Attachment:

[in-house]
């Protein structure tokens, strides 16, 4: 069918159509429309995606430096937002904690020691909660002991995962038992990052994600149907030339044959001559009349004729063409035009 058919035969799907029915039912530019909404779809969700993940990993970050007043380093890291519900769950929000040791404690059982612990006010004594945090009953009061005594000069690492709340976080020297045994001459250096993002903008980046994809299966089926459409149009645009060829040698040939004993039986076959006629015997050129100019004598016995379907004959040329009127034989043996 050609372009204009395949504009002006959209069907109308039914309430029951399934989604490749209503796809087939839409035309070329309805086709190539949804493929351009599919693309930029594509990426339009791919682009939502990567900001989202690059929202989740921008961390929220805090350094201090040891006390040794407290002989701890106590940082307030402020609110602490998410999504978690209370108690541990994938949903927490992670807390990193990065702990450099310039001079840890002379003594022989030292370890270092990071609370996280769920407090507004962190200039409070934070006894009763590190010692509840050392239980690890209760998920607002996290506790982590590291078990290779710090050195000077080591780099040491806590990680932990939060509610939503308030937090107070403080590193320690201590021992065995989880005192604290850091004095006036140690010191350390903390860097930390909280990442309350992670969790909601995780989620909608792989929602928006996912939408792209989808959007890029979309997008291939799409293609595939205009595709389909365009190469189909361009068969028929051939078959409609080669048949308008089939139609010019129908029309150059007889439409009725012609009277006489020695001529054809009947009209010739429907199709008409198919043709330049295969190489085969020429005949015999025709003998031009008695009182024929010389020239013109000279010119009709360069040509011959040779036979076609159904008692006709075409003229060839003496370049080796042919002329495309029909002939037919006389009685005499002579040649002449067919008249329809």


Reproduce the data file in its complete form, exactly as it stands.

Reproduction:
[in-house]
């Protein structure tokens, strides 16, 4: 069918159509429309995606430096937002904690020691909660002991995962038992990052994600149907030339044959001559009349004729063409035009 058919035969799907029915039912530019909404779809969700993940990993970050007043380093890291519900769950929000040791404690059982612990006010004594945090009953009061005594000069690492709340976080020297045994001459250096993002903008980046994809299966089926459409149009645009060829040698040939004993039986076959006629015997050129100019004598016995379907004959040329009127034989043996 050609372009204009395949504009002006959209069907109308039914309430029951399934989604490749209503796809087939839409035309070329309805086709190539949804493929351009599919693309930029594509990426339009791919682009939502990567900001989202690059929202989740921008961390929220805090350094201090040891006390040794407290002989701890106590940082307030402020609110602490998410999504978690209370108690541990994938949903927490992670807390990193990065702990450099310039001079840890002379003594022989030292370890270092990071609370996280769920407090507004962190200039409070934070006894009763590190010692509840050392239980690890209760998920607002996290506790982590590291078990290779710090050195000077080591780099040491806590990680932990939060509610939503308030937090107070403080590193320690201590021992065995989880005192604290850091004095006036140690010191350390903390860097930390909280990442309350992670969790909601995780989620909608792989929602928006996912939408792209989808959007890029979309997008291939799409293609595939205009595709389909365009190469189909361009068969028929051939078959409609080669048949308008089939139609010019129908029309150059007889439409009725012609009277006489020695001529054809009947009209010739429907199709008409198919043709330049295969190489085969020429005949015999025709003998031009008695009182024929010389020239013109000279010119009709360069040509011959040779036979076609159904008692006709075409003229060839003496370049080796042919002329495309029909002939037919006389009685005499002579040649002449067919008249329809």